7. Adequate care should be taken to inform the employees and the union, if any, about the procedure followed in determining wage rates. There were no confidential wages and the employees should have a clear understanding of their wage or salary structure. This will enhance employee satisfaction with wages.

Objectives of Compensation and Benefits

  • Acquire qualified personnel. Compensation needs to be high enough to attract applicants. Pay levels must respond to the supply and demand of workers in the labor market since employees compare for workers. Premium wages are sometimes needed to attract applicants working for others.
  • Retain current employees. Employees may quit when compensation levels are not competitive, resulting in higher turnover. Employees serve organizations in exchange for a reward. If pay levels are not competitive, some employees quit the firm. To retain these employees, pay levels must be competitive with that of other employers.
  • Ensure equity. To retain and motivate employees, employee compensation must be fair. Fairness requires wage and salary administration to be directed to achieving equity. Compensation management strives for internal and external equity. Internal equity requires that pay be related to the relative worth of a job so that similar jobs get similar pay. External equity means paying workers what comparable workers are paid by other firms in the labor market.
  • Reward desired behavior. Pay should reinforce desired behaviors and act as an incentive for those behaviors to occur in the future. Effective compensation plans reward performance, loyalty, experience, responsibility, and other behaviors. Good performance, experience, loyalty, new responsibilities, and other behaviors can be rewarded through an effective compensation plan.
  • Control costs. A rational compensation system helps the organization obtain and retain workers’ reasonable costs. Without effective compensation management, workers could be overpaid or underpaid.
  • Comply with legal regulations. A sound wage and salary system consider the legal challenges imposed by the government and ensures employers comply.
  • Facilitate understanding. The compensation management system should be easily understood by human resource specialists, operating managers, and employees.
  • Further administrative efficiency. Wage and salary programs should be designed to be managed efficiently, making optimal use of the HRIS, although this objective should be a secondary consideration with other objectives.
  • Motivating personnel. Compensation management aims at motivating personnel for higher productivity. Monetary compensation has its own limitations in motivating people for superior performance. Besides money, people also want praise, promotion, recognition, acceptance, status, etc. for motivation.
  • Consistency in compensation. Compensation management tries to achieve consistency-both internal and external in compensating employees. Internal consistency involves payment on the basis of the criticality of jobs and employees’ performance on jobs. Thus, higher compensation is attached to higher-level jobs. Similarly, higher compensation is attached to higher performers in the same job.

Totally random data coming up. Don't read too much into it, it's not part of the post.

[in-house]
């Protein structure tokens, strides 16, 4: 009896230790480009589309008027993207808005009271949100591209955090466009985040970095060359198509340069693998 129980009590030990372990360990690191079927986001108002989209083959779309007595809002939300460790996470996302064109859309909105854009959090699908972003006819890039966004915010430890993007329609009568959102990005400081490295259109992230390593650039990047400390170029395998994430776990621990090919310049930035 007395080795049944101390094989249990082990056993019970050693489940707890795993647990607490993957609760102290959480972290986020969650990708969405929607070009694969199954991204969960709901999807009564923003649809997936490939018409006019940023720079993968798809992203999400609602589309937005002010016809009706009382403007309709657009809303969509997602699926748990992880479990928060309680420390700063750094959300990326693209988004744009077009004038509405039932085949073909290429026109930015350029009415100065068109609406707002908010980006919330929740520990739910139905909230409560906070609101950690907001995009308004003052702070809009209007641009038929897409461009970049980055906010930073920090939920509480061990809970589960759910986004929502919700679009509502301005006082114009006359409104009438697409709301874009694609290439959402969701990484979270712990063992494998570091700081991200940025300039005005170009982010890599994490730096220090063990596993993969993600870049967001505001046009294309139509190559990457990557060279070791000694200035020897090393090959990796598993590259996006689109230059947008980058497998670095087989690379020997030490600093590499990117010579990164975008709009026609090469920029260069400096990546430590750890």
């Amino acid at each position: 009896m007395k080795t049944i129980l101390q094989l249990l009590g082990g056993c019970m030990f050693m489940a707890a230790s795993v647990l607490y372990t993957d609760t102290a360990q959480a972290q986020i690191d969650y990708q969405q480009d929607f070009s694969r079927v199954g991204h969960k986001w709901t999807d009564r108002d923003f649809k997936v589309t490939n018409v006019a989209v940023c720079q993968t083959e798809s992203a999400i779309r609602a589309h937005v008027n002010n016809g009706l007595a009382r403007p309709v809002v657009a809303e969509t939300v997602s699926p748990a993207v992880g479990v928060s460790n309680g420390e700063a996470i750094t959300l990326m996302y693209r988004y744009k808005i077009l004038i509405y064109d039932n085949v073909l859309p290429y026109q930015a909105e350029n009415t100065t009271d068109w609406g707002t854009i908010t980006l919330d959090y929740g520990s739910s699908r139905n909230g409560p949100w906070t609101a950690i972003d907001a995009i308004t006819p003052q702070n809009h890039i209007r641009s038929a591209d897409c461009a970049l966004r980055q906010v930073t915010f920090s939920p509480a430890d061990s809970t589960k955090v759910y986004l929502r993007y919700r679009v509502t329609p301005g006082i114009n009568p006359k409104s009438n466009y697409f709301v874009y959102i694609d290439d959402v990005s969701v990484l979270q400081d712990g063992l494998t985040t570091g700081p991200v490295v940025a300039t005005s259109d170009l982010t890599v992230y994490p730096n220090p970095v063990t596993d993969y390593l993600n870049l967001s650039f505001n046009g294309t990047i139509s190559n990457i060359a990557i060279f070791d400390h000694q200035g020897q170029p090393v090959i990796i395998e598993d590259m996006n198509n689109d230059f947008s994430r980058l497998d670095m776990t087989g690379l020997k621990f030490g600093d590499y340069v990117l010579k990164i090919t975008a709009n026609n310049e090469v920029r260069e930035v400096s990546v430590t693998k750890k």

• To be adequate. Compensation must be sufficient so that the needs of the employee are fulfilled substantially.

Importance of Compensation and Benefits

Attracting Top Talent

People are always looking to put themselves in the best possible position financially. Those who are worth a specific salary amount often know their value and will seek a position that pays accordingly.

Increased Employee Motivation

Properly compensating employees shows you value them as workers and as human beings. When people feel valued, they feel better about coming in to work. Overall company morale increases and people are motivated to come to work and do a good job. Additionally, when employees know there are bonuses or commissions, they are increasingly motivated to deliver grander results.

Boost Employee Loyalty

When employees are being paid well and are happy, they're likely to stay with the company. Proper compensation is one factor why employees remain with employers. Loyalty means that business owners don't need to continue to spend time, money and energy on recruiting new candidates.

Increased Productivity and Profitability

Happy employees are productive employees. Productivity in relation to compensation starts with employees feeling valued which increases motivation and loyalty. Not only are employees more motivated to do a good job, but also, the longer people are with the company, the more they know and the more efficient they become. All of this leads to increased productivity.

Job Satisfaction So People Stay

Creating the right compensation plan leads to stronger job satisfaction. The right compensation plan includes benefits, along with all the other bonuses available. Employees often boast about holiday bonuses or they keenly watch how the company stock performs because they have stock options. The right compensation program invests employees into the work being done, which gives them a stronger sense of satisfaction when the company succeeds. They know they will be rewarded for their efforts; everyone likes to be appreciated.

Conclusion

Compensation and benefits are significant part of every organization. Compensation and benefits are important for two reasons. First, people won’t work for you without pay and second it is a significant expense with a clear goal so it’s not something businesses can overlook. This is why paying careful attention to a fair compensation and benefits structure is so important.

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Compensation and Benefits as a Significant Part of Human Resource Management. (2022, September 01). Edubirdie. Retrieved May 20, 2024, from https://edubirdie.com/examples/compensation-and-benefits-as-a-significant-part-of-human-resource-management/